Yes, she could do this…
Those tears in accounting class were not wasted. She got through that class and the several others that followed. As she moved deeper into her studies and calling, God worked deeper in her. He reminded her that she didn’t have to prove herself to Him. She didn’t have to be perfect. She didn’t have to fear God would abandon her or reject her if she failed. “There is no condemnation for those who are in Christ Jesus” (Romans 8:1).
Nor did she have to get As in every class. That was a hard one. She always took pride in being a good student. But, her identity could no longer be in what she accomplished. It had to be in God. In being His child and vessel of service. (see 2 Corinthians 4:7) What mattered was what He could do through her. God saw her potential. Her competence was in Him. (2 Corinthians 3”5).
Through the prayers, practices, and assignments in her classes, she learned that the first job of being a leader was to lead yourself. To know the personality traits and giftings God gave you. And, to know how to use them to lead and work with others who have their own unique backgrounds and experiences.
John Maxwell in his book, “How Successful People Lead,” noted leading is “a process not a position.” It is a continuous learning about self and others. A position or title doesn’t make you a leader. It is, however, an opportunity to shape what kind of leader you want to be. It is a means of connecting with mentors who can speak into your leadership journey. It is a way to transfer what you learn to others so they can be leaders.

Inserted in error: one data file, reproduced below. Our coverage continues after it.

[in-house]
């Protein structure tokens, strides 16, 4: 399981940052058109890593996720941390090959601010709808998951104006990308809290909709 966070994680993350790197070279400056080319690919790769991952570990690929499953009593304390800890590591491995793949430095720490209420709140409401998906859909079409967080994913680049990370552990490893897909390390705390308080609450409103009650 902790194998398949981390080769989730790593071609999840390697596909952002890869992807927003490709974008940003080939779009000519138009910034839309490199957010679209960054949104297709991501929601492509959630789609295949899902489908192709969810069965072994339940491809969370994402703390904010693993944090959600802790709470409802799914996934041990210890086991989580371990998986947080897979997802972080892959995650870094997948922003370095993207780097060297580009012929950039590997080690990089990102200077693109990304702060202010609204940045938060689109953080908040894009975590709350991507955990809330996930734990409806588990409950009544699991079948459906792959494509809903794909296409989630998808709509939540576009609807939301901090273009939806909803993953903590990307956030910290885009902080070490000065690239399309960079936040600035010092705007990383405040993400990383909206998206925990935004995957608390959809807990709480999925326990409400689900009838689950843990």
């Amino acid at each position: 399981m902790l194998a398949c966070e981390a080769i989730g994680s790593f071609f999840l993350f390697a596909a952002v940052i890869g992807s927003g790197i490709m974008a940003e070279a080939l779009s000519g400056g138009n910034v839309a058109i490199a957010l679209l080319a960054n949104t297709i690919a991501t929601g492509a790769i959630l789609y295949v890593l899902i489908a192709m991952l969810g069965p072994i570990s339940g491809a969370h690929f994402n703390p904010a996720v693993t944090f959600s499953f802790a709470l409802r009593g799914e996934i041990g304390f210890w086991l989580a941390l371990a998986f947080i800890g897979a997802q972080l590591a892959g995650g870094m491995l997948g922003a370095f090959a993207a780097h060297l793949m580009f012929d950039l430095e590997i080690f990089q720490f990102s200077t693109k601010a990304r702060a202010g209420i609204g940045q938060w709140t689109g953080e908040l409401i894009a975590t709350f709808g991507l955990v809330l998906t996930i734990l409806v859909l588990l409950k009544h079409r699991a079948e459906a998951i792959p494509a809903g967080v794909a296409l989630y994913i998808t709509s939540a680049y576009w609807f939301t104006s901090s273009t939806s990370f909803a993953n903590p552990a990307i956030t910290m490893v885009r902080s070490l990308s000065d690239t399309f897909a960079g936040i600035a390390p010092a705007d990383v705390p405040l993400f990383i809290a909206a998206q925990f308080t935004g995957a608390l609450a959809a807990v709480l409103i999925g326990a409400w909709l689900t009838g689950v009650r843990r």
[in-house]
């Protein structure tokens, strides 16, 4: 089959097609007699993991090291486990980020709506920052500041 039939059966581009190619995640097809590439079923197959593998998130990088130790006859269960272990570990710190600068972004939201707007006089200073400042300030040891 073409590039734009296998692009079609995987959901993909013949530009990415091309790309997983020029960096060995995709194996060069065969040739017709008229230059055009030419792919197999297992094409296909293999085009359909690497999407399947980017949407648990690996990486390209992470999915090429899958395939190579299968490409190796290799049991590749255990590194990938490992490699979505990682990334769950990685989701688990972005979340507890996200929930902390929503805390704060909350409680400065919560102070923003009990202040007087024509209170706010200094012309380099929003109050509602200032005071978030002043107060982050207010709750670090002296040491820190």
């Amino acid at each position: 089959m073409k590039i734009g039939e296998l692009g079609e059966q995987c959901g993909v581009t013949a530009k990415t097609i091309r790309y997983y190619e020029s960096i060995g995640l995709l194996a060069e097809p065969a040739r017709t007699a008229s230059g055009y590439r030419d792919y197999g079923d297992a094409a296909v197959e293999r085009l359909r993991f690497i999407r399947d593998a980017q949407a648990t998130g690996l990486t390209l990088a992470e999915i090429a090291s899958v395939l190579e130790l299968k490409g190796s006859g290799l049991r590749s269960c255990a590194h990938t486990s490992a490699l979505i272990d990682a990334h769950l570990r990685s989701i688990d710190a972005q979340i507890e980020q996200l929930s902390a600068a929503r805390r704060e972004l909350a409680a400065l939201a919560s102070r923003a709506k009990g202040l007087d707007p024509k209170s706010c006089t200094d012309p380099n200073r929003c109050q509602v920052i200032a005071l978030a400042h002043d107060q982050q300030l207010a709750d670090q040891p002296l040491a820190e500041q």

Though God’s holy and perfect Son, Jesus “grew in favor with God and man.” (Luke 2”52). He learned what to do by being obedient to His earthly parents, knowing God’s Word, and spending quiet times with His Heavenly Father. He did nothing outside of His Father’s will. Even before Jesus chose His disciples, He asked Father God first. Then Jesus modeled life in God’s kingdom by teaching and serving others. Jesus showed that being a leader was not a solitary job. It was a work of community…
“You are too dumb to be in this group,” her sixth-grade teacher once told her and her classmates derisively.
Forty -five years later, those words still pierced. So unfair. So hurtful and limiting. So untrue. Those words could have defined her. She could have been like Gideon who saw himself as the least in his family. She could have been like Moses, who complained to God that he was slow of speech. She could have been like Esther who feared the king’s anger. She could have seen herself as “a word person.” She still does. But that’s okay. Like Gideon, Moses, and Esther she persevered and did the only thing God truly calls us to do: believe and be faithful. Her nonprofit, Healing Song Ministries, has served hundreds of people since its inception. And, in May 8, 2020 she graduated from Biola University.
That woman was me.